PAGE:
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Ten things you should know about Christian Hedonism

Sam Storms: Christian Hedonism often goes misunderstood and thus maligned. Let’s look closely at ten things that bring clarity to what is meant by the label. (1) When it comes to Christian Hedonism, the adjective is everything. Hedonism is itself a godless approach to life that says we should pursue whatever brings us optimum pleasure. Hedonism judges right and wrong on the basis of whether or not an action brings pleasure or pain. But Christian Hedonism is an entirely different thing. The pleasure we seek as Christians is pleasure and satisfaction and delight in God. God is not the means to some other pleasure but the object of it. It is in him, his beauty, power, and presence that we find our deepest delight. (2) Christian Hedonism insists that the most effective way to glorify God is to enjoy God. It was Jonathan Edwards who helped me see that God’s glory and my gladness were not antithetical. He helped me

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The Perils of Preaching an Implications-Free Gospel

Only, they asked us to remember the poor, the very thing I was eager to do. — Galatians 2:10 Jared Wilson: One of the strangest developments of late in the ongoing scrums over the orthodoxy or heterodoxy of “social justice” is the shifts in understanding by various evangelical tribes and movements of the distinctions and connections between law and gospel. “Just preach the gospel” has become a frequent rebuke heard from camps who are concerned about the muddling of gospel and works. To be clear and fair, not everyone concerned about emphases on social justice agrees with the alleged antidote of “just preaching the gospel,” but this imperative has been leveled enough — and from some places of influence — that it has gained a fair amount of traction. Also to be fair, the muddling of gospel and works is always a threat to real Christianity, and nobody is immune. We must take care not to confuse any works, be they works we call “social justice”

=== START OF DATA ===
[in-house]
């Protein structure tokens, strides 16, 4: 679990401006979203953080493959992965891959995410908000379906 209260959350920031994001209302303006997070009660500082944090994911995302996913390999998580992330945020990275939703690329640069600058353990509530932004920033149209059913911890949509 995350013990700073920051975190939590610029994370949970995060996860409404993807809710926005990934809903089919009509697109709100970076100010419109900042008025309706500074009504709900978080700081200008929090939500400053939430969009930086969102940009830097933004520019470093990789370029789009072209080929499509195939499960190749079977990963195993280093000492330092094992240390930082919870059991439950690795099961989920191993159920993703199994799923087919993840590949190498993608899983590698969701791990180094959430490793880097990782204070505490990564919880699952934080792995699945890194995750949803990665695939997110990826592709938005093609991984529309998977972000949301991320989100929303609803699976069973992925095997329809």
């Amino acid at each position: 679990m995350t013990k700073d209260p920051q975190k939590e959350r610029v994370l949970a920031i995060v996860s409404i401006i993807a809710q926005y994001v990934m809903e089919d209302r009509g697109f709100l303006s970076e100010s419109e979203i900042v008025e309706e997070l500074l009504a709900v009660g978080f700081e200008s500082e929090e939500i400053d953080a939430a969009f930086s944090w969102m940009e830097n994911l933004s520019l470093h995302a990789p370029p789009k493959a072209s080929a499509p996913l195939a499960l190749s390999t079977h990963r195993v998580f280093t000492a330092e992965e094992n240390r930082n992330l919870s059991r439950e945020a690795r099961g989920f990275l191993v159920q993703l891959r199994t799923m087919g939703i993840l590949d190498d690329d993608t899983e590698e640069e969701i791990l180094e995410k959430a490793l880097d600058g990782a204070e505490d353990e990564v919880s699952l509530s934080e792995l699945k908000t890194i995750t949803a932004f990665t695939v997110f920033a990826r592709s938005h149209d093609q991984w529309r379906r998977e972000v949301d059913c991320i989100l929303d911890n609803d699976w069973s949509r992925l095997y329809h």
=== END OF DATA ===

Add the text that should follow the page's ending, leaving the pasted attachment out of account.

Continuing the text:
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The Promise-Driven Life

John Piper: So the challenge of the Christian life — and at 66, I am deeply desirous to learn how to do this. Paul did say, “I’ve learned the secret” as though it took some time (see Philippians 4:12 NASB). How many times do I come to the end of a day and I shake my head and say, “It’s been eight hours since I thought about trusting a promise.” I haven’t even thought about it. But do you know what else I’ve had in those eight hours? Anxiety. Murmuring. Where do they come from? Not trusting promises. This takes some of us a lifetime to learn. O you young people, get this now. That’s why I prayed at the beginning, “O God, build habits into our lives.” Habits of trusting promises, habits of hourly going to the Lord and saying, “I need you. I need you. I need you.” And then don’t just go away saying, “Yeah, I need him,” and feeling

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Seven Ways God Reigns over Evil

Satan Always Asks Permission John Piper: What does the Bible present to us, through the whole range of redemptive history — from beginning to end — as the way God relates to Satan’s will? I don’t want to speculate. I want Bible verses. I want Bible statements about how God relates to Satan, and then maybe seeing enough ways that God relates to Satan, I could project back and say, Well, if he relates to him that way here, he related to him that way there. That’s my approach, and you can assess whether you think that’s wise. What I want to do is just give you seven glimpses of how God relates to Satan in the Bible. 1. Satan is just God’s lackey. Satan is called “the ruler of this world” in John 12:31. However, other texts say things like this: “The Most High rules the kingdom of men and gives it to whom he will.” (Daniel 4:17) The Lord

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How Do We Work for Justice and Not Undermine Evangelism?